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Non-Newtonian Time: Robert Lowell, Roman History, Vietnam War

Non-Newtonian Time: Robert Lowell, Roman History, Vietnam War deeply entrenched in our thinking that it works as a kind of mental reflex. Dates thus acquire a summary authority, with great descriptive and explanatory power. We don’t doubt that a number, 1965, can be assigned to one particular slice of time and that this meaningful numerical designation exercises a binding power over all the events that happen within its duration. Number, in this way, works as a kind of automatic unifier: it imposes an identity across-the-board. Because this numerical chronology standardizes time into a sequence of equal units, the location of any event and its proximity to any other is fixed by this sequence. 1965 is separated by only 20 years from 1945, and so it has got to be closer to this year than to the year 65, from which it is separated by 1900 years. This numerical bias is the unspoken norm for humanists no less than for scientists. Under new historicism, this norm has sometimes turned into a methodological claim, producing a spate of scholarship whose very ground of analysis is numerical time. It is routine for us to seize upon one particular number—the date of a text’s composition— and use it to set http://www.deepdyve.com/assets/images/DeepDyve-Logo-lg.png American Literature Duke University Press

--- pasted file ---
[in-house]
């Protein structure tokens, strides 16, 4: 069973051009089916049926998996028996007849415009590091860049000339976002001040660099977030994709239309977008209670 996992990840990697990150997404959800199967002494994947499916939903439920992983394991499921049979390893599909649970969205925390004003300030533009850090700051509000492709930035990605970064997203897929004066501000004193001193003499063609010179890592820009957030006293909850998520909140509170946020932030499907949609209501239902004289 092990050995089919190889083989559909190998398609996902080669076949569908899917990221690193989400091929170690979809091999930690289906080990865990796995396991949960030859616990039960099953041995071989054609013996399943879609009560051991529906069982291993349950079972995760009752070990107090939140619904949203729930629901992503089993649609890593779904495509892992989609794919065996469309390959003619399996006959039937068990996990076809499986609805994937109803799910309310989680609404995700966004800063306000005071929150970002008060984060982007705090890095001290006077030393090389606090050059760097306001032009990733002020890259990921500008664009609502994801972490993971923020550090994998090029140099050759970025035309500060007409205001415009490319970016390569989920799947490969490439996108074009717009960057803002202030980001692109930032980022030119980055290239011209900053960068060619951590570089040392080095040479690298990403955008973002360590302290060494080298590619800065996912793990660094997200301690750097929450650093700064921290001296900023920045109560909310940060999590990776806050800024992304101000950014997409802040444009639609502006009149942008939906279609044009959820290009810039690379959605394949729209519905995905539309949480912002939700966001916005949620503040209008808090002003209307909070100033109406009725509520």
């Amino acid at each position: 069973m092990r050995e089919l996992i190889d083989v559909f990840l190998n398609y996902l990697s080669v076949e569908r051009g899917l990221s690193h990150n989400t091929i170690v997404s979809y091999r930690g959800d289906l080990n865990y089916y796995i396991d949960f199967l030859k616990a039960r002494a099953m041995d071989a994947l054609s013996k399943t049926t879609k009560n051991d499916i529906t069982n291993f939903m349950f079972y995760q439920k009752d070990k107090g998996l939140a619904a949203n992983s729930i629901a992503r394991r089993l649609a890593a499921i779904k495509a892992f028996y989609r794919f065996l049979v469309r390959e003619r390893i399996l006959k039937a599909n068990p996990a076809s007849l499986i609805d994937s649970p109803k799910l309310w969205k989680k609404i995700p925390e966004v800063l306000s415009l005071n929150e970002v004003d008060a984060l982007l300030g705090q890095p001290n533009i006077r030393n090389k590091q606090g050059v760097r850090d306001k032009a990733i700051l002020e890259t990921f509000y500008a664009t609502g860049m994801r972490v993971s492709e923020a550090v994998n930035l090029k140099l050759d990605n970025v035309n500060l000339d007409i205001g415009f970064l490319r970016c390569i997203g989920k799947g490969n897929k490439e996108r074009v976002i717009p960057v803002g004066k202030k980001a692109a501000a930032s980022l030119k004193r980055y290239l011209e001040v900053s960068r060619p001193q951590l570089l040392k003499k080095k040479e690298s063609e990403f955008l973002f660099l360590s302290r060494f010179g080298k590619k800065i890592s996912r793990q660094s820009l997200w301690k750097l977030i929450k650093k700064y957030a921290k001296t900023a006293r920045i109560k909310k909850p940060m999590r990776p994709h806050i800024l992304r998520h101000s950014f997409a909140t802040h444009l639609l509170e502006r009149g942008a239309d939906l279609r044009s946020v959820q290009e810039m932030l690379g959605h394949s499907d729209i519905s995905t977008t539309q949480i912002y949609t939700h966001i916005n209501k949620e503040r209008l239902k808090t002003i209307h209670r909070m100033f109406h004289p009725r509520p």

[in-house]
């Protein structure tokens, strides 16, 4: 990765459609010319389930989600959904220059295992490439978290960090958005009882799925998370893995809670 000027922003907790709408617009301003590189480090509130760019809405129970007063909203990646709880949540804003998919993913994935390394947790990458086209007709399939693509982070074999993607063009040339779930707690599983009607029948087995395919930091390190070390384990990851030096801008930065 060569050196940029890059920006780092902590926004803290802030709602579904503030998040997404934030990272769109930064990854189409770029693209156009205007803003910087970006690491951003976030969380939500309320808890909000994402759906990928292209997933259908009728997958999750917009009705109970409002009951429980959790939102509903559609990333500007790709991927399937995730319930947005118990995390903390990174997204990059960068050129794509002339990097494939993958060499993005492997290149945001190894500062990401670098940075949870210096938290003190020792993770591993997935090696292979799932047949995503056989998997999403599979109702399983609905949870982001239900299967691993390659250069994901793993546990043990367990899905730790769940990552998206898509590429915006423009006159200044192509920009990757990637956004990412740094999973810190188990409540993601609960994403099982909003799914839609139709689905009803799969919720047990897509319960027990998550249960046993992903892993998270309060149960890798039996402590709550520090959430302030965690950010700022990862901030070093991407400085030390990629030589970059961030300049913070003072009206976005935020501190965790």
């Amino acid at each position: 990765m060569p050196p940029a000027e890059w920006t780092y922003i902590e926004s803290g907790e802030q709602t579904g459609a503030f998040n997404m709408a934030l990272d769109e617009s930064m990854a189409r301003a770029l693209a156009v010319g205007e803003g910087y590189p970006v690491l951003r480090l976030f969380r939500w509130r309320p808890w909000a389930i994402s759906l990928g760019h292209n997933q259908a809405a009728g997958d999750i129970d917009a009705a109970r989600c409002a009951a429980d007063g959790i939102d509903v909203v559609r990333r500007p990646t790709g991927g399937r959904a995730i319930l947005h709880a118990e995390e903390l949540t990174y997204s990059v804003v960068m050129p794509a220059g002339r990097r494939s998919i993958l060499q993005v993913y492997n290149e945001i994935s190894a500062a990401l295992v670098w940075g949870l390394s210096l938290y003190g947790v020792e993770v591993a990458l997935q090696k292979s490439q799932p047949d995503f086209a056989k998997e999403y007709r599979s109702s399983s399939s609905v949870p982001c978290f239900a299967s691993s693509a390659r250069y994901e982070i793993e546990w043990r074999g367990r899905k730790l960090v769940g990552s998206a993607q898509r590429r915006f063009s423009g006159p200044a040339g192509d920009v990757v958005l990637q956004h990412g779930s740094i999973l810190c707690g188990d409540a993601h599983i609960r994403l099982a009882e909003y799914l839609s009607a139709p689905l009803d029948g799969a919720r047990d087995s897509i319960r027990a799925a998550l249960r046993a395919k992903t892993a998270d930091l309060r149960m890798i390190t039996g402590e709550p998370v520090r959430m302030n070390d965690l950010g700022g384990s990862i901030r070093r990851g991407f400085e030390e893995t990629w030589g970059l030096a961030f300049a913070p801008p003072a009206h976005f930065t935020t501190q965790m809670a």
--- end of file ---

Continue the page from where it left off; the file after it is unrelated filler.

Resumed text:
Non-Newtonian Time: Robert Lowell, Roman History, Vietnam War

American Literature , Volume 74 (4) – Dec 1, 2002

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Publisher
Duke University Press
Copyright
Copyright 2002 by Duke University Press
ISSN
0002-9831
eISSN
1527-2117
DOI
10.1215/00029831-74-4-911
Publisher site
See Article on Publisher Site

Abstract

deeply entrenched in our thinking that it works as a kind of mental reflex. Dates thus acquire a summary authority, with great descriptive and explanatory power. We don’t doubt that a number, 1965, can be assigned to one particular slice of time and that this meaningful numerical designation exercises a binding power over all the events that happen within its duration. Number, in this way, works as a kind of automatic unifier: it imposes an identity across-the-board. Because this numerical chronology standardizes time into a sequence of equal units, the location of any event and its proximity to any other is fixed by this sequence. 1965 is separated by only 20 years from 1945, and so it has got to be closer to this year than to the year 65, from which it is separated by 1900 years. This numerical bias is the unspoken norm for humanists no less than for scientists. Under new historicism, this norm has sometimes turned into a methodological claim, producing a spate of scholarship whose very ground of analysis is numerical time. It is routine for us to seize upon one particular number—the date of a text’s composition— and use it to set

Journal

American LiteratureDuke University Press

Published: Dec 1, 2002

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